From where I grew up, outside Kansas City, Mo., the town of Lee’s Summit was just a stone’s throw. Or maybe a tornado’s toss. In the woods between the towns, my friends and I built our forts and tree houses.
This week, KCTV News reported about a group of neighborhood kids in Lee’s Summit who did the same, but “learned a hard lesson about city codes…” These kids had built a terrific fort on a vacant lot, using scrap lumber left over from the construction of surrounding homes. The same way generations of children had done before. Responding to an anonymous complaint about the fort, building inspectors sent a small bulldozer to demolish the fort, despite a written plea made by some of the youngsters:
Dear City, Please do not tear this house down! We have all worked for almost a year on it, for hours and hours. We have all had fun climbing on it, camping in it, having picnics in it. Many happy memories were forged here. We all hope that it won’t be torn down. So please don’t tear it down!”
The fault herein does not lie with city officials – they’re just doing their jobs — but with the codes and restrictions, common throughout the nation. These spring from two public and private mandates: be neat; be safe. Never mind another kind of danger: the stunting of creativity and inventiveness and the kind of risk-taking necessary for healthy development and true learning.
In “Last Child in the Woods,” I referred to this trend as the criminalization of natural play. When researching that book, I asked my friend, architect Alberto Lau (who at that time was also the construction scheduler for several new schools in San Diego, Ca.) this question: What did we learn by building those tree houses and forts? Here’s part of his intriguing list:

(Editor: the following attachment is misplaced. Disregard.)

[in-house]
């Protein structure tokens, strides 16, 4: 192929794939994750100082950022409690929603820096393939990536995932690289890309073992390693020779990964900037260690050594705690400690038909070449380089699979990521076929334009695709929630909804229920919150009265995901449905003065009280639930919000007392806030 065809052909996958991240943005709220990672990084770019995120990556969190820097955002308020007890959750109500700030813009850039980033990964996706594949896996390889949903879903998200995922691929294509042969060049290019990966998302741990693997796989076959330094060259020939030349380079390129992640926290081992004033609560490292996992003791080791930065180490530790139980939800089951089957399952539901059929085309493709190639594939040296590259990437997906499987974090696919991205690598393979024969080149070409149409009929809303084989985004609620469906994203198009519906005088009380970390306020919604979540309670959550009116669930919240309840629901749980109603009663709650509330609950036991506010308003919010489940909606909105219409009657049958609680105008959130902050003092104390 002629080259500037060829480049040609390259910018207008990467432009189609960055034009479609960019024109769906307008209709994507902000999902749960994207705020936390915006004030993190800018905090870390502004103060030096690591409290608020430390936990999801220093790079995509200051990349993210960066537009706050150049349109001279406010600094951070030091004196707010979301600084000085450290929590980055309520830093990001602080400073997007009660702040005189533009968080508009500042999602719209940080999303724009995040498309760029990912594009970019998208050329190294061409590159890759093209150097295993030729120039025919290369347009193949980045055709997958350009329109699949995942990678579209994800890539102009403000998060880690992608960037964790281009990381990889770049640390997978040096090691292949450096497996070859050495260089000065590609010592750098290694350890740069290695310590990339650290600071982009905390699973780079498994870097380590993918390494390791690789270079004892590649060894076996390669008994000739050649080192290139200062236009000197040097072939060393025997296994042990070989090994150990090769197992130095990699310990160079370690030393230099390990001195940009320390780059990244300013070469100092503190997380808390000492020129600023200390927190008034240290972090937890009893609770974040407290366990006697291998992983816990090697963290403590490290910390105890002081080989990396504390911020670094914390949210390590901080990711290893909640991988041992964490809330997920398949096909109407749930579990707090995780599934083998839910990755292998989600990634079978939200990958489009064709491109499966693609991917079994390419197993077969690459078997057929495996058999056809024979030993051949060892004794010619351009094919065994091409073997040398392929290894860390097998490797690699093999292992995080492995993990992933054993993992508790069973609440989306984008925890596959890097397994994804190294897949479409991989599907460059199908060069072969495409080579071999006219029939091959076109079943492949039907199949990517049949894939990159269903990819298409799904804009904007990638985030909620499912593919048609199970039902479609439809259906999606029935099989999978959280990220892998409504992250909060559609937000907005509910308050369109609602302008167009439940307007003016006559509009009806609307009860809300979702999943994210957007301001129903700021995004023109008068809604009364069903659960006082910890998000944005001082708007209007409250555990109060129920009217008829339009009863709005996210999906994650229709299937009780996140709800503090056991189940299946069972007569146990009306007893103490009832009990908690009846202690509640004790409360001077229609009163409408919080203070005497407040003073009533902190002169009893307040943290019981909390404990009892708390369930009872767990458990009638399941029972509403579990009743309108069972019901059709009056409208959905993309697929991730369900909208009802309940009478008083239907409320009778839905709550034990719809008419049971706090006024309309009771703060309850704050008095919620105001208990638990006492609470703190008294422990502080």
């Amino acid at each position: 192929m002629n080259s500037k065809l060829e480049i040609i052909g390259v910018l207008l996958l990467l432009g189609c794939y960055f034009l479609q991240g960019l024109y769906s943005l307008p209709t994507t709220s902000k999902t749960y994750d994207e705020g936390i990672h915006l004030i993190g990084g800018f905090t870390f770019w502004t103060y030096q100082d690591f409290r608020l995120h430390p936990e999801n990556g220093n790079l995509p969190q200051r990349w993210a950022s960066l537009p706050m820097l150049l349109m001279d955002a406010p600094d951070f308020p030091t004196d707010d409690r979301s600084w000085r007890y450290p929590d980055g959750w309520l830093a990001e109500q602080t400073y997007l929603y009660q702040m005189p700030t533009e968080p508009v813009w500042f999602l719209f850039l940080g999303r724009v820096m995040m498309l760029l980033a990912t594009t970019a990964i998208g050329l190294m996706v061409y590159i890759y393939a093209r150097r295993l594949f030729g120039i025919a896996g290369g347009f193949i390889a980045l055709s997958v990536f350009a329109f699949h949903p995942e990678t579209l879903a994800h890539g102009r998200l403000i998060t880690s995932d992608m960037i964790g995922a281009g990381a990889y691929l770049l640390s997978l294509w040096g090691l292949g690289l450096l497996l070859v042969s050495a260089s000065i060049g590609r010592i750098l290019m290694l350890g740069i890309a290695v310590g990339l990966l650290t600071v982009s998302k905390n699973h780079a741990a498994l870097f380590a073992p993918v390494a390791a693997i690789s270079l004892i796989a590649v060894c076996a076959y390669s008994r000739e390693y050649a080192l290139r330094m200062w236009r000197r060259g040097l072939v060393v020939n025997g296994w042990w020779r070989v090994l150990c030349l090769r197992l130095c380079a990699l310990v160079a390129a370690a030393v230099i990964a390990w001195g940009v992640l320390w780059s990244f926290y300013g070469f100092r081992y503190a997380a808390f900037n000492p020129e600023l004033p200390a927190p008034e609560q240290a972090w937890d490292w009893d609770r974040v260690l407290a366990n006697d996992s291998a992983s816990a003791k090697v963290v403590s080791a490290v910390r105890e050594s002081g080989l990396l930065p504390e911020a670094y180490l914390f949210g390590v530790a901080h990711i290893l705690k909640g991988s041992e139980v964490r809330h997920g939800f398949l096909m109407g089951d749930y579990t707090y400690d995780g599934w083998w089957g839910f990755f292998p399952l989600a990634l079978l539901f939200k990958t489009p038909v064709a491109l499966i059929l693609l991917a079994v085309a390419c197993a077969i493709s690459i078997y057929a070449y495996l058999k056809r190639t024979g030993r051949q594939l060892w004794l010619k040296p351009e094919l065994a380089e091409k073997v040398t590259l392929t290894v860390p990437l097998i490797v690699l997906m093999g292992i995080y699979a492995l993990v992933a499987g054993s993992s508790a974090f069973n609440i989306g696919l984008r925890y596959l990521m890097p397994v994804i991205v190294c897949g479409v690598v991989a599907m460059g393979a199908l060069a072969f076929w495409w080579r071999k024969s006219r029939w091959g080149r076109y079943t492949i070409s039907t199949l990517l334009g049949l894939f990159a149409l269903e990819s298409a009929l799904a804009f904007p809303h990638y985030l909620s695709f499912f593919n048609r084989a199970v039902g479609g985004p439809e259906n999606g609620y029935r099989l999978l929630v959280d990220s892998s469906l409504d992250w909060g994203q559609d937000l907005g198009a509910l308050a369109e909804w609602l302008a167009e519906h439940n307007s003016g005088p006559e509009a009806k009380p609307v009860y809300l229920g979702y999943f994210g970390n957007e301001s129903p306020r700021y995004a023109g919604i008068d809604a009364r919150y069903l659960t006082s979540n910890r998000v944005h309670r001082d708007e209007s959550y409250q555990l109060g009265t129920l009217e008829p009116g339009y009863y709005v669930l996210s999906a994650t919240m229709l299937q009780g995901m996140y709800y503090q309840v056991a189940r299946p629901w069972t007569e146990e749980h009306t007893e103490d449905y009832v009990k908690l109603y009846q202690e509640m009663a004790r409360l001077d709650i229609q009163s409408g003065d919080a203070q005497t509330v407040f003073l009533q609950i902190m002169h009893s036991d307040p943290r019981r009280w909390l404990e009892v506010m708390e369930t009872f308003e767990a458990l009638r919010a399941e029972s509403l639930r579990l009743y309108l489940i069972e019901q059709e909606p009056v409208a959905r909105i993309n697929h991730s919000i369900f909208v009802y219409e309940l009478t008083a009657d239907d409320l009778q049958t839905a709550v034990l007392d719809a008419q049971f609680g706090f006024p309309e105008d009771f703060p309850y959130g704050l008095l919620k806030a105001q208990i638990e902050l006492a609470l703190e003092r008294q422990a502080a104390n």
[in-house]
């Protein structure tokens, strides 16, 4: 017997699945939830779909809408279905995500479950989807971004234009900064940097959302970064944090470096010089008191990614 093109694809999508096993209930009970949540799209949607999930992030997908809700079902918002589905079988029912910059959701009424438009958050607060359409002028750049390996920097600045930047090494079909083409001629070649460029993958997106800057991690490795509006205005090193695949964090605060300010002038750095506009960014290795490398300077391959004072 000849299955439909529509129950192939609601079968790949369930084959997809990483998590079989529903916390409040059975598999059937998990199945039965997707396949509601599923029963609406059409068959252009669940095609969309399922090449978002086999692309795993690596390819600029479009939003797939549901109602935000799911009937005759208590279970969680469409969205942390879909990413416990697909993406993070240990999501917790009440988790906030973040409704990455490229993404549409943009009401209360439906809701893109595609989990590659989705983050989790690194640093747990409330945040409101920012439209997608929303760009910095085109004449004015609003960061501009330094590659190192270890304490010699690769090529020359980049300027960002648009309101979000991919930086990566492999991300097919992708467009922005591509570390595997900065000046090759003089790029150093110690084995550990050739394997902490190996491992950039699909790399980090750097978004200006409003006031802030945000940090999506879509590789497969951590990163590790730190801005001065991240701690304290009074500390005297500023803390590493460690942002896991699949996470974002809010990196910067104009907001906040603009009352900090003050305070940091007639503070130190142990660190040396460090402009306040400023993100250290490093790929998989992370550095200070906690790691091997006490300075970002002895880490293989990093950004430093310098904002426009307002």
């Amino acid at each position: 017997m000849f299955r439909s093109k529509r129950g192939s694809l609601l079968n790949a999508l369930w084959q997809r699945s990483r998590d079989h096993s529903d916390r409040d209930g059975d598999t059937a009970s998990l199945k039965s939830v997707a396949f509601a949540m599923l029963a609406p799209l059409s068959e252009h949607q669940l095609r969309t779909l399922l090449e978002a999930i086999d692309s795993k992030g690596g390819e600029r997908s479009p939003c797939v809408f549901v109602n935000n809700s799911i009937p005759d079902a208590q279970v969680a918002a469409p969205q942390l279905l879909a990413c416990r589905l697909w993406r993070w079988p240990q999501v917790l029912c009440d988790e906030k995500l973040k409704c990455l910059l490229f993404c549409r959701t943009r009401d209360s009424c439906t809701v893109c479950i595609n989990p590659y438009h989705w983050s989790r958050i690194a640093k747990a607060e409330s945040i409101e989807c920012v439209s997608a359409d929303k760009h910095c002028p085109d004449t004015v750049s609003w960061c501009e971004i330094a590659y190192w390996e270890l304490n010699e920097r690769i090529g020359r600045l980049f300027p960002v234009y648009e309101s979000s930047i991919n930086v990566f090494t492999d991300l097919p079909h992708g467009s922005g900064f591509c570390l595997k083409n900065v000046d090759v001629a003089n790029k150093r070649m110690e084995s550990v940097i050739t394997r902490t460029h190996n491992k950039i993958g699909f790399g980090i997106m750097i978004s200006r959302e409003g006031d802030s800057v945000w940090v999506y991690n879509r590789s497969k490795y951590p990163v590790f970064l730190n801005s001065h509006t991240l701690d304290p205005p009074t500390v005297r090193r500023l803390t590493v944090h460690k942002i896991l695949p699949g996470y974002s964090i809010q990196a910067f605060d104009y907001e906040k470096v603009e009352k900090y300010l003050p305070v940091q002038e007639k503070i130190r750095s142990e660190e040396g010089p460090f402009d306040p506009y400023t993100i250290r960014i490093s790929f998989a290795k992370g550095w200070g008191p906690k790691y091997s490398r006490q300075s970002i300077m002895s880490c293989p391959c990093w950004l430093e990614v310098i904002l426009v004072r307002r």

- You learned the most common sizes of lumber, 4×8’ sheets of plywood, and 2×4” studs; also, about the sizes of nails.
- You probably figured out that diagonal bracing stiffened the structure, whether the bracing was applied at a corner or to hold up the platform or floor of the tree house.
- You probably learned the difference between screws and nails.
- You learned about pulleys.
- You learned that framing must strengthen openings such as windows or the trap doors.
- You probably learned to slope the roof in imitation of real homes, or because you were beginning to understand that a slope would shed rain.
- You probably learned to place the framing narrow side up; you were beginning to learn about “strength of materials,” a subject taught in engineering schools.
- You learned about measurement, and three-dimensional geometry.
- You learned how the size of your body relates to the world…the height from which you could safely jump, etc.
The list went on. “One more thing,” Alberto added, “You probably learned from your failures more than from success.” And, “you also learned, by practicing, one of the essential principles of engineering: you can solve any large or complex problem by breaking it down into smaller, simpler problems.”
By the way, Alberto’s daughter, Erin Lau, grew up building tree houses in the canyon behind her house, before the community association of her neighborhood started tearing them down.
Today, as an adult, she credits those experiences with influencing “the way I see the built world.” She became a landscape architecture “because of the pressing need in this world for the reintroduction of the natural landscape into the unwelcoming built environment.”
And she asks. “Why can’t mini-ecosystems be introduced into the middle of the city? Can we design parks so that they are as chaotic as nature, yet safe for an evening walk?” Those are great questions. They deserve to be broken down into smaller, simpler problems. Over to you, dear readers.
Erin now lives in Seattle. A couple of years ago, my wife, Kathy, and I hired her to redesign our San Diego back yard as a native landscape. What she created now enriches the lives of several species, including our own.
Photo: Shutterstock/Maryna Kulchytska